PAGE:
In its initial response, the station advised that the matter was being investigated by the police as a possible breach of the Coroner’s Act. It asked for more time to make its final response.
The full response was sent some three months later. In it, the station expressed its deep regret that the family had been adversely affected by the story. It wrote:
The information on the death of [x] came to us from family contacts in the community who were advised of the funeral. This is not unusual as our reporter who covered the story is Tongan and is expected to know what happens in her community.
The station noted that the story involved a "very senior and influential member of the Tongan community". It maintained that the story stated only the facts which were known at the time. As the victim’s father was an influential person, and as the victim had been named, the station argued that it was necessary to provide further information linking him to the family.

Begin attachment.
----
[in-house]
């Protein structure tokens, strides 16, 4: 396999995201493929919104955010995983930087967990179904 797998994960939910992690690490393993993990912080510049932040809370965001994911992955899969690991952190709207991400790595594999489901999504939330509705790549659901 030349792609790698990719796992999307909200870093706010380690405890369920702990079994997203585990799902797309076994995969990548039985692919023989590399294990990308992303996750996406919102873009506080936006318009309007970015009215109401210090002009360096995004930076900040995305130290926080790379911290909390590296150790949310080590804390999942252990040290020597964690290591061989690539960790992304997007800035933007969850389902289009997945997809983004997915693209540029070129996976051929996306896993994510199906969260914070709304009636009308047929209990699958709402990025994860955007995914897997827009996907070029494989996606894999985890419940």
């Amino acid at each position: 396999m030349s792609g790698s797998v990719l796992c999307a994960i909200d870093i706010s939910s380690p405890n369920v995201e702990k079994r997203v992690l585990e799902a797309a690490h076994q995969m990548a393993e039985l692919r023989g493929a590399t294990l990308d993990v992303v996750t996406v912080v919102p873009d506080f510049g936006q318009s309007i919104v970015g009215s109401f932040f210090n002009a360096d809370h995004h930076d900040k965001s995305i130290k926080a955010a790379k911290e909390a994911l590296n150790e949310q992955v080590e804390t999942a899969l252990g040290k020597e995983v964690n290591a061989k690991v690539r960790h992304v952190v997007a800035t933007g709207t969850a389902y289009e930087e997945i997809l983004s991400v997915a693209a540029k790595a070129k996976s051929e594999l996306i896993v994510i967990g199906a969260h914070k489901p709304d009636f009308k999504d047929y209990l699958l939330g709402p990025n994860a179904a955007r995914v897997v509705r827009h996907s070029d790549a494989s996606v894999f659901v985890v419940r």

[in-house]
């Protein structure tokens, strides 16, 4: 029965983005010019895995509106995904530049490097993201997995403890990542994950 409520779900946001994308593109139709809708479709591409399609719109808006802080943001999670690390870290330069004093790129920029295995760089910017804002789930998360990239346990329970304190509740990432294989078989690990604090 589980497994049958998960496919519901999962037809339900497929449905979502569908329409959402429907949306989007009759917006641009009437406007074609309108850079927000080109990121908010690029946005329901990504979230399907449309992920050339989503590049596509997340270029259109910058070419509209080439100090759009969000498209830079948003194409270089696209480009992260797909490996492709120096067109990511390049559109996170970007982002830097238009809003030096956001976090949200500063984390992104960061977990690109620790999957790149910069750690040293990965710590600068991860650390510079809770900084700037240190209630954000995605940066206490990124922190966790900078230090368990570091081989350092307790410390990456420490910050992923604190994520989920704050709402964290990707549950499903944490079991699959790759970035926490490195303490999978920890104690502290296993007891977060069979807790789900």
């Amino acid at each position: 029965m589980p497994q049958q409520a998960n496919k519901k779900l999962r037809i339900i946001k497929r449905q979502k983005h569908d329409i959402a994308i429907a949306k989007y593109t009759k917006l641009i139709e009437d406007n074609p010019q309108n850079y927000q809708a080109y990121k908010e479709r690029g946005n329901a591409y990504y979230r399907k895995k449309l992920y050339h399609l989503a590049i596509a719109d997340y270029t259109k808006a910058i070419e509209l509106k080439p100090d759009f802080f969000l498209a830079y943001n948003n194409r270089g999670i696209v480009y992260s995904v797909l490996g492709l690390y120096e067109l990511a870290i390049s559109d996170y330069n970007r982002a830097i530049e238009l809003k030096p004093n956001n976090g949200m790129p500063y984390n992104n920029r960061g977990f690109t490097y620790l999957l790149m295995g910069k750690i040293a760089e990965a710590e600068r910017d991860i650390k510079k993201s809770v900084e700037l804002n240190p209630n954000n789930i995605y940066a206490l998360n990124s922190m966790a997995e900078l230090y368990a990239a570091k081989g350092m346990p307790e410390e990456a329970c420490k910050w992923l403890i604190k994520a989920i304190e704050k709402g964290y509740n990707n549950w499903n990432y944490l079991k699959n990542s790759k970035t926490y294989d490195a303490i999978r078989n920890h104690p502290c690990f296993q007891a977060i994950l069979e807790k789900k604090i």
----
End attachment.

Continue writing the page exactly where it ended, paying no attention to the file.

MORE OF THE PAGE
The station advised that it had taken steps to meet with the victim’s father following the visit from the police, but that he had since indicated that the matter should be put behind them, and that such a meeting was no longer needed. According to the station, it could not continue to seek to meet the family, for cultural reasons, but that it intended to write to the family and, as appropriate in the circumstances, make a presentation of food.
The broadcaster acknowledged that the complaint was understandable and justified in that the family had been upset by the report, and for that it had apologised. However, it continued, at the time, it had felt "duty bound" to report on an item that was newsworthy and, as the victim’s father was an influential person, it was necessary to include details about him.
The station concluded by noting that it had been charged under the Coroner’s Act and asked that its apologies be conveyed to the complainant.
In his final comment M commented first on the information source for the item. He noted that when he had contacted the station at the time of the broadcast, it had notified him that its source was the Acting Senior Sergeant of the Mangere Police station. However, in its letter to the Authority the station claimed that it had been given the information by "family contacts". This, M wrote, was very upsetting to his family.